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The Airmen's Stories - P/O R D Rutter


Robert Durham Rutter was born on 3rd August 1919 at Gosforth, Newcastle-upon-Tyne. He was brought up in Belgium, where his father was based representing British coal exporters. He was educated at the College St. Michel and the Athenaeum at Brussels.

Rutter joined the RAF on a short service commission and began his initial flying course on 26th June 1939 at 9 E&RFTS Ansty. He was posted to 14 FTS Kinloss on 1st September and with the course completed he went to 11 Group Pool St. Athan on 28th February 1940.



He was posted to 10 MU Hullavington. On 27th April he delivered a Gladiator to 24 MU Ternhill. He then went to 6 OTU Sutton Bridge where he converted to Hurricanes.

He was posted to 73 Squadron in France on 11th May and joined it at Rouvres on the 13th. Rutter flew with it until the squadron was withdrawn to Church Fenton on 18th June.

Rutter was ordered to fly to England with a message, hurriedly written in pencil by Air Vice-Marshal DCS Evill, asking for immediate transport to evacuate RAF personnel.

When Rutter landed at Tangmere the station's officers were at breakfast and after telephoning Evill's message to the Air Ministry Rutter tucked into a hearty breakfast. He then luxuriated in the first bath he had had for several weeks. Later that day the remaining survivors of 73 Squadron joined him.

He received a Mention in Despatches.


Above: just before leaving Church Fenton for the south September 1940 - L to R: Sgt. AE Scott, F/Lt. RE Lovett and Rutter.


On 5th September 1940 Rutter was shot down in a surprise attack by Me109s, whilst intercepting a Ju88. He baled out and was admitted to Billericay Hospital with a bullet in the ankle. His Hurricane, P3110, crashed at Seamans lane, West Hanningfield. He was made non-effective sick.

He returned to the squadron in plaster on 19th September and flew no further sorties during the Battle.

Rutter was posted to 17 Squadron at Croydon on 3rd March 1941, staying until 26th June.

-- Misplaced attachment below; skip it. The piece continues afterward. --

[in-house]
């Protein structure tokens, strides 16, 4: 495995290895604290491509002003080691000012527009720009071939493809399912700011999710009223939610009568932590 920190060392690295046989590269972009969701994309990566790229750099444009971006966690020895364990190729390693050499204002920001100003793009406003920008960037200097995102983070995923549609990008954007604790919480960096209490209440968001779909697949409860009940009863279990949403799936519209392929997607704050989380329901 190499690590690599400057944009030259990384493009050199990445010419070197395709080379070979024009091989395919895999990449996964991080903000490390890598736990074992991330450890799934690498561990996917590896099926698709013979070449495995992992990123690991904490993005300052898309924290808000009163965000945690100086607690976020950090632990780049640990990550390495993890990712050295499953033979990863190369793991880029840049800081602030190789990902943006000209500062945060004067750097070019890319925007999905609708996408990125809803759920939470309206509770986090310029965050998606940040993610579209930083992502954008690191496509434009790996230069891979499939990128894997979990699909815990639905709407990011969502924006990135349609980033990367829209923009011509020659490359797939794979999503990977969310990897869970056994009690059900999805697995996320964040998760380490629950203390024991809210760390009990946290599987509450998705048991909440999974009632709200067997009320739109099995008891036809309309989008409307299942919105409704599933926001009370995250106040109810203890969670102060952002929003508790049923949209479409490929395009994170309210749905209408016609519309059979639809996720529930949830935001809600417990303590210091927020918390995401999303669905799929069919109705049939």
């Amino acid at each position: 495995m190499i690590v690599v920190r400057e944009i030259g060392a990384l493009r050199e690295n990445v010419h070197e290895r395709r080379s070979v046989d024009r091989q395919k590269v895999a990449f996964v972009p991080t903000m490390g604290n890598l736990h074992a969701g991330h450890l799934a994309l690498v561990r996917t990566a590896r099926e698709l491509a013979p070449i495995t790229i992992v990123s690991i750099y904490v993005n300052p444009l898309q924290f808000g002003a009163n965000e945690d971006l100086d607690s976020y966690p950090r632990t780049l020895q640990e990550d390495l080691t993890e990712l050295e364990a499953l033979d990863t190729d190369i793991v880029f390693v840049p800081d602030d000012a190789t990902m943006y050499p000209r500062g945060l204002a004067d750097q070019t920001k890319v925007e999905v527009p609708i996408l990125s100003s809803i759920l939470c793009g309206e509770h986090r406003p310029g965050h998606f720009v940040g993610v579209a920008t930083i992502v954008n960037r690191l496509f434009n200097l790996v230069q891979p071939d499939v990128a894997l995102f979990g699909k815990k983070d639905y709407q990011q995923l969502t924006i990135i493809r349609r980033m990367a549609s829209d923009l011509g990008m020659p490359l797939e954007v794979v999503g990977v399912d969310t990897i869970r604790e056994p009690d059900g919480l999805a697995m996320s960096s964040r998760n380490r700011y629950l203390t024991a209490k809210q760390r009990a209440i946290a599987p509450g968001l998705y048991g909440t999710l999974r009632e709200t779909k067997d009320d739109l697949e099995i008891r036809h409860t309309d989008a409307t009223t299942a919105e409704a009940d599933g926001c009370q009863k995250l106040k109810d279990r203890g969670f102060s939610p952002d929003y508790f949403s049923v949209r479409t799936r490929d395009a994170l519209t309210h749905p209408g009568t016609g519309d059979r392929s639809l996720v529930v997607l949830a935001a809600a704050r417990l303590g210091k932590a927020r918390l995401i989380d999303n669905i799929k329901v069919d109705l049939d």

He was posted to the Defence Flight at Takoradi but his troopship ‘Anselm ’ was torpedoed and Rutter only saved himself by diving overboard. He was picked up and made it to Takoradi where he served from 22nd July 1941 until 4th November 1942 when he left for the UK, going to 56 OTU Tealing on 13th January 1943 as Chief Flying Instructor.

After three weeks at the Fighter Leaders School at Aston Down, Rutter joined 195 Squadron at Fairlop on 2nd December 1943 as a Flight Commander.

When the squadron was disbanded on 18th February 1944 he went to 183 Squadron at Tangmere.

On the attack on Gestapo headquarters in Amsterdam Rutter led 263 Squadron in at low level, timing the attack for lunchtime so as not to endanger children in the school behind the building. The attack was a complete success; Rutter later learnt that his delayed-action bomb had sailed right in through the Gestapo's front door.

Rutter took command of 263 Squadron, operating Typhons at Harrowbeer, on 9th April (below).



All images courtesy Chris Goss collection.


He led the squadron to France on 6th August 1944 and was awarded the DFC (gazetted 1st September 1944) and the C de G (Fr).

On 27th August 1944 he was part of a Wing operation that were tasked by the Navy to attack enemy ships off Le Havre. The ships were actually part of a RN minesweeping flotilla. Rutter and the Wing leader repeatedly asked for confirmation and were directed to go ahead.

Hussar, HMS Britomart and HMS Salamander were sunk or badly damaged. 86 men were killed and 124 injured, many seriously.

The Typhon Wing was exonerated and three naval officers were court-martialled.

On 3rd January 1945 Rutter was posted to the Directing Staff at the School of Air Support at Old Sarum. He went into RAF Hospital, Wroughton on 5th February 1946 with tuberculosis and remained there until late December.

Rutter was invalided out in 1947 as a Squadron Leader, he then joined the advertising agency J Walter Thompson.

His fluency in French brought him posts in the Paris and Brussels offices and he was given the Whitbread account when the company sought to break into the Belgian beer market. He joined the agency's management committee in 1968.

Rutter died in October 1998.


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